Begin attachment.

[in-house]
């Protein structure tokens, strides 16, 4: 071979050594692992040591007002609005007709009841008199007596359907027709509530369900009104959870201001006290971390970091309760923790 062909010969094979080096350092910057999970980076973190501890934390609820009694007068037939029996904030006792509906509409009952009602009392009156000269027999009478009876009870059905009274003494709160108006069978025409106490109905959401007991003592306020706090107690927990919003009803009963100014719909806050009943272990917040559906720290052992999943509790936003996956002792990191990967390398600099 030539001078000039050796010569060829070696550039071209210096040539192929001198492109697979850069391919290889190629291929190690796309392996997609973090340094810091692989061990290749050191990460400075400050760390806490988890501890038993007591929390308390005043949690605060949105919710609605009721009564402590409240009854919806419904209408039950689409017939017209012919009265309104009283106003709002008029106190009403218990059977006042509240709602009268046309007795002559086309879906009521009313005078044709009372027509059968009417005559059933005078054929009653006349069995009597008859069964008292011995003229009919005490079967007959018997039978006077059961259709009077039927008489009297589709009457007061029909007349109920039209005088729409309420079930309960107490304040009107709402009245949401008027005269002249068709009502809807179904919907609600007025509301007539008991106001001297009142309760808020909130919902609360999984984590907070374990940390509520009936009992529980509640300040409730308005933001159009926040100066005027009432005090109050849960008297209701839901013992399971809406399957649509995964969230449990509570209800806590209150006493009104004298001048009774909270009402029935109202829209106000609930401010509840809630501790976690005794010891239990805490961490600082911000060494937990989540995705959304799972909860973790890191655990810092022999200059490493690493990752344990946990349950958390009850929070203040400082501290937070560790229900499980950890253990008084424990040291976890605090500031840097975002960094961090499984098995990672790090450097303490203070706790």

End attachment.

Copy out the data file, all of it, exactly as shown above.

[in-house]
């Protein structure tokens, strides 16, 4: 071979050594692992040591007002609005007709009841008199007596359907027709509530369900009104959870201001006290971390970091309760923790 062909010969094979080096350092910057999970980076973190501890934390609820009694007068037939029996904030006792509906509409009952009602009392009156000269027999009478009876009870059905009274003494709160108006069978025409106490109905959401007991003592306020706090107690927990919003009803009963100014719909806050009943272990917040559906720290052992999943509790936003996956002792990191990967390398600099 030539001078000039050796010569060829070696550039071209210096040539192929001198492109697979850069391919290889190629291929190690796309392996997609973090340094810091692989061990290749050191990460400075400050760390806490988890501890038993007591929390308390005043949690605060949105919710609605009721009564402590409240009854919806419904209408039950689409017939017209012919009265309104009283106003709002008029106190009403218990059977006042509240709602009268046309007795002559086309879906009521009313005078044709009372027509059968009417005559059933005078054929009653006349069995009597008859069964008292011995003229009919005490079967007959018997039978006077059961259709009077039927008489009297589709009457007061029909007349109920039209005088729409309420079930309960107490304040009107709402009245949401008027005269002249068709009502809807179904919907609600007025509301007539008991106001001297009142309760808020909130919902609360999984984590907070374990940390509520009936009992529980509640300040409730308005933001159009926040100066005027009432005090109050849960008297209701839901013992399971809406399957649509995964969230449990509570209800806590209150006493009104004298001048009774909270009402029935109202829209106000609930401010509840809630501790976690005794010891239990805490961490600082911000060494937990989540995705959304799972909860973790890191655990810092022999200059490493690493990752344990946990349950958390009850929070203040400082501290937070560790229900499980950890253990008084424990040291976890605090500031840097975002960094961090499984098995990672790090450097303490203070706790």